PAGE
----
L oyce began her breast cancer journey in 2014. She was devastated, scared and numb when she found out. She was 38 and believed she was healthy.
Despite all odds, she felt the disease was not going to be chronic. The more she read about it, the less afraid she became. She felt equipped to handle it and indeed Loyce overcame it.
Dr Kondwani Chalulu, a surgeon at Queen Elizabeth Central Hospital (QECH), with special interest in breast cancer says anyone can have the disease with the risk higher in women than men.
He cites a number of risk factors for breast cancer such as obesity, a family history of breast cancer from first degree relatives, nulliparity (those with no children have a higher risk), commencement of one’s periods at a younger age and late menopause. According to the surgeon, breast lumps are the most common ways for people to know if they have breast cancer.
“Anyone can have a self breast examination for any suspicious lumps in their breasts. This can best be done while taking a shower. It is important to note, however, that not all lumps in the breast are cancerous,” he says.
Chalulu explains that he normally has a triple assessment for women believed to have breast cancer, which includes a detailed history and physical examination, then radiology.
“We take the patient’s history and examine their breasts. We do radiological investigation in form of an ultrasound on women under the age of 35 and a mammography for those over 45 years old. However, there are no mammographic services within the national health sector,” says Chalulu.
He observes that in other countries, women are encouraged to go for screening and regrets that as a country; we do not diagnose early which consequently makes treatment difficult. In the event that doctors find a suspicious lump, they go for histological assessment by getting specimen through a syringe or surgery to test for cancer cells.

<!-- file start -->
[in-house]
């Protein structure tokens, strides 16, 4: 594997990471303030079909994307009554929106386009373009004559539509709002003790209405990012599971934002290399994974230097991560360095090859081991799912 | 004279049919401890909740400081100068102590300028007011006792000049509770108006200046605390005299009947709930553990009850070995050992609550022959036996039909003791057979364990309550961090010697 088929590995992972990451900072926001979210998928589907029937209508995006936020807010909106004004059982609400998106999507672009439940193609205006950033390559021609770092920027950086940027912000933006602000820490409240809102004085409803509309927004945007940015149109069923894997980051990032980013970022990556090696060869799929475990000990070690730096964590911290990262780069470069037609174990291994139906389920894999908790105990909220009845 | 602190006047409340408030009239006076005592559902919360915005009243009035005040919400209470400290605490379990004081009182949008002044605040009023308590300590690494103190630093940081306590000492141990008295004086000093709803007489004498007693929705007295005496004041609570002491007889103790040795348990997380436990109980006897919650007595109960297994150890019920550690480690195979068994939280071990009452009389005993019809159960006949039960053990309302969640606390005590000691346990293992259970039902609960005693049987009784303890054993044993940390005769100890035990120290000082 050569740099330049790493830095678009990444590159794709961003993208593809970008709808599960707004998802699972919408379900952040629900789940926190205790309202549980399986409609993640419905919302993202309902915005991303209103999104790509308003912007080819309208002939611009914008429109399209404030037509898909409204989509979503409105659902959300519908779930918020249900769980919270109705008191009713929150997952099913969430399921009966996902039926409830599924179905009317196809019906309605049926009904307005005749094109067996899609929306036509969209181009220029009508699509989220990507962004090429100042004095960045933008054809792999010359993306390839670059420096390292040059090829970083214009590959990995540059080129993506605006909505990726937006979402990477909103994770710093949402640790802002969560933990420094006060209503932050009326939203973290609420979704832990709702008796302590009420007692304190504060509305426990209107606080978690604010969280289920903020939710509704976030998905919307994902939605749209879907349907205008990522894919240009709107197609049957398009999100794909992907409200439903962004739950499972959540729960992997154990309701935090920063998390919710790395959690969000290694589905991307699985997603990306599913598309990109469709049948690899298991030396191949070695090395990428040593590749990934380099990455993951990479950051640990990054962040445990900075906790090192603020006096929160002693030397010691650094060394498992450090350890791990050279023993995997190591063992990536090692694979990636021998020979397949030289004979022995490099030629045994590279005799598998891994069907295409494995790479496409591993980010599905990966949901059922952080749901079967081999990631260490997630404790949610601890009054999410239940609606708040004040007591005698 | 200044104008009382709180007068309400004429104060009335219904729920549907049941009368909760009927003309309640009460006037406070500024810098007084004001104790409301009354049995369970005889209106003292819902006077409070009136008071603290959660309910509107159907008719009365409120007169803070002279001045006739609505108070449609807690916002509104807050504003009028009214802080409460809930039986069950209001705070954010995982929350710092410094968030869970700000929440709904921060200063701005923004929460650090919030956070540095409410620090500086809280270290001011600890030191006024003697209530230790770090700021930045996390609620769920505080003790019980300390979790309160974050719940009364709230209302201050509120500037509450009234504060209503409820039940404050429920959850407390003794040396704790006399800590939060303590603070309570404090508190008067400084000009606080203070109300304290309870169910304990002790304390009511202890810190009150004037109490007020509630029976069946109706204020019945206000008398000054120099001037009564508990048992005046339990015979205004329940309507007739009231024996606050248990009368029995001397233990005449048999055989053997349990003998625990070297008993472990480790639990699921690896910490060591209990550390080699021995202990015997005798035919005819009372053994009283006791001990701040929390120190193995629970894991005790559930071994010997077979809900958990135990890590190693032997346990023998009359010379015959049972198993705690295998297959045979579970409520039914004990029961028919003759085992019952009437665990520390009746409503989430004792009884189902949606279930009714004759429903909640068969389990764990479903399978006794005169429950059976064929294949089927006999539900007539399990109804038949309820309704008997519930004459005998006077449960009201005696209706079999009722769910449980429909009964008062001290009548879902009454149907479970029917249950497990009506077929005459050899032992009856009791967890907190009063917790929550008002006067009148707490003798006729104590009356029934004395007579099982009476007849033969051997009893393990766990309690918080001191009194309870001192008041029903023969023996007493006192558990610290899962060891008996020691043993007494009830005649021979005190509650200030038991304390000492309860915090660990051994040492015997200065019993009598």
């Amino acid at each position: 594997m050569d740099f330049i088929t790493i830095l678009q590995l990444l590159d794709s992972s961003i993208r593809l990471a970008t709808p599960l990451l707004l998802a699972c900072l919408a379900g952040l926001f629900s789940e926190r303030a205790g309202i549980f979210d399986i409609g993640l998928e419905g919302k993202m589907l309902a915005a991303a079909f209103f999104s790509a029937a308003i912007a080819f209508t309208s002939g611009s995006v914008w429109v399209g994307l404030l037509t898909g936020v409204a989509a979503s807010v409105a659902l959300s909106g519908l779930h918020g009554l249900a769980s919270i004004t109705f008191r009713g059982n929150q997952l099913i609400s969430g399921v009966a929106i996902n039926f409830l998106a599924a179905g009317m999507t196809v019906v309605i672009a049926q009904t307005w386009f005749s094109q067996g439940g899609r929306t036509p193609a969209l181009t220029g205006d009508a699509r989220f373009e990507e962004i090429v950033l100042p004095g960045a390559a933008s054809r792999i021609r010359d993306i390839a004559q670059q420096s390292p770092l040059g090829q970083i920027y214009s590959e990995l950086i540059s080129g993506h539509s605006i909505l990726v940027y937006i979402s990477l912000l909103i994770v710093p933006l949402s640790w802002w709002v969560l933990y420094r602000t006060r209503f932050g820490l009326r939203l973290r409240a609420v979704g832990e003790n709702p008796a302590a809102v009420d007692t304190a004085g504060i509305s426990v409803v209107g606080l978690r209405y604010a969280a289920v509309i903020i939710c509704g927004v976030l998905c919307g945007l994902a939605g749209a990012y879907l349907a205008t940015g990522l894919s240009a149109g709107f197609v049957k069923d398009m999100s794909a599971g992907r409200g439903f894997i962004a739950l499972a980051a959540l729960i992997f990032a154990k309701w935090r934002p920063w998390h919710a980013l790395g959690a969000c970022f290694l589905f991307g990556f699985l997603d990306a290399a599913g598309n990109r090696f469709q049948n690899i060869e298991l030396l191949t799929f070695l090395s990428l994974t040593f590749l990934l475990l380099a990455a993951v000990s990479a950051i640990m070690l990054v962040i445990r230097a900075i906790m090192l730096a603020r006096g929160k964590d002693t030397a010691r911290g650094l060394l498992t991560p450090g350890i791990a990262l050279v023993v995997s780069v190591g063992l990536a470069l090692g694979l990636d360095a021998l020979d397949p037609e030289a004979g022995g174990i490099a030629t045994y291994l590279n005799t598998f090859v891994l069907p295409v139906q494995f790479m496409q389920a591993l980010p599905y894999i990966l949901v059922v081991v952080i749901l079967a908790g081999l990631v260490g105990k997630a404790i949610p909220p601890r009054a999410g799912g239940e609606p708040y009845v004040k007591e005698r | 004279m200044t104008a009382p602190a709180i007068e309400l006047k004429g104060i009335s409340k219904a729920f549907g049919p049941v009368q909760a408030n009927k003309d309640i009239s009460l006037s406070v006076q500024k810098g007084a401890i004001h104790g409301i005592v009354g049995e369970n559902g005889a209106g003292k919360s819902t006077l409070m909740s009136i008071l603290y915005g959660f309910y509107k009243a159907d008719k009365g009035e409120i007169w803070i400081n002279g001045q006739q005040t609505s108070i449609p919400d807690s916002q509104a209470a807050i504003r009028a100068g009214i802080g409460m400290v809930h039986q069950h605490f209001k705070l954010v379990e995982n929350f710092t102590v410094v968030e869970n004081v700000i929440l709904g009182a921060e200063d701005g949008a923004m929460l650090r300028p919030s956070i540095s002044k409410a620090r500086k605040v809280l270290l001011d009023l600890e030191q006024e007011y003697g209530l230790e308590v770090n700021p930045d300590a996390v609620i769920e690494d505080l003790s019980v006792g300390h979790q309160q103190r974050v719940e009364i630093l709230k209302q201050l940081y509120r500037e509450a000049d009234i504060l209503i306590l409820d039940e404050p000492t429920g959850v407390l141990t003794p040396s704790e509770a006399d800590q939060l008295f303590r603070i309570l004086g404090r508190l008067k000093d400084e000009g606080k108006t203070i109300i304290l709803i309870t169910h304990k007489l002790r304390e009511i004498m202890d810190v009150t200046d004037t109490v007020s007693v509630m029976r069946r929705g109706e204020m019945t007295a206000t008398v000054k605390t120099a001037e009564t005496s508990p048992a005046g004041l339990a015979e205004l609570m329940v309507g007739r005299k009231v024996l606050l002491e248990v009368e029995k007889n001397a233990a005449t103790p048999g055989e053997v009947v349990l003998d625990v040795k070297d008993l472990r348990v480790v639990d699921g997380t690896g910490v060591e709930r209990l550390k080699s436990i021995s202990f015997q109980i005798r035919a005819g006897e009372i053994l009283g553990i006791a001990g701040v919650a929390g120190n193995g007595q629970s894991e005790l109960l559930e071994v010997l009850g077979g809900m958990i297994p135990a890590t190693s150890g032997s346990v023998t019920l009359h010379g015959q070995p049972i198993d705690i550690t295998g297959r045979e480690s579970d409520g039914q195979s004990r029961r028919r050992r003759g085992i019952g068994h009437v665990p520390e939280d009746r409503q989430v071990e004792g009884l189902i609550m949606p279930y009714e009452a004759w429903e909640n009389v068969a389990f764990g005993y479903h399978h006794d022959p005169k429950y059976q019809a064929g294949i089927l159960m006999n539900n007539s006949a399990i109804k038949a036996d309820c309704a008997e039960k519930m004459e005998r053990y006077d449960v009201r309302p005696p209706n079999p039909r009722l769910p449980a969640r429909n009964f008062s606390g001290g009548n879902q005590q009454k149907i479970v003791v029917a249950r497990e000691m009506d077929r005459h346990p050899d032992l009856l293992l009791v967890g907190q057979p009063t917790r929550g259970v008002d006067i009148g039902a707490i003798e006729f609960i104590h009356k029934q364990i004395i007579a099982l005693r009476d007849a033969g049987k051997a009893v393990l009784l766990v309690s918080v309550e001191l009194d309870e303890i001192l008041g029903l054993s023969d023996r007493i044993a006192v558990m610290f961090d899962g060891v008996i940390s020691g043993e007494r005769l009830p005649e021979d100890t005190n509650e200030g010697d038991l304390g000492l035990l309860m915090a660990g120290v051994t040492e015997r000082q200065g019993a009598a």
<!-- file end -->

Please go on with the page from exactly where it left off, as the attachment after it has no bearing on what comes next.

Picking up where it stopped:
Chalulu further observes that Malawi is still a bit far from winning the fight against breast cancer. “Also, we do not have radiotherapy, which forms part of the treatment.
Sensitisation could help. I am glad breast cancer survivors have mobilised themselves to reach out to people about the importance of getting checked and the benefits of early detection,” he says.
Nonetheless, Chalulu bemoans the tendency by some women of going to traditional and faith healers before seeking assistance from health centres. “Such tendencies are not helping.
It would be best if they presented themselves sooner than later. It is because of such tendencies that few people have survived the disease.
Breast cancer is curable; there are living examples of people who had breast cancer and were treated, so do not wait until the cancer gets worse to treat,” he indicates.
The doctor also points out that plans are underway to have mammography at QECH and Kamuzu Central Hospital (KCH).
He said government is also training clinical officers under Clinical Officers Surgical Training (Cost) Africa and the first group has already finished their training.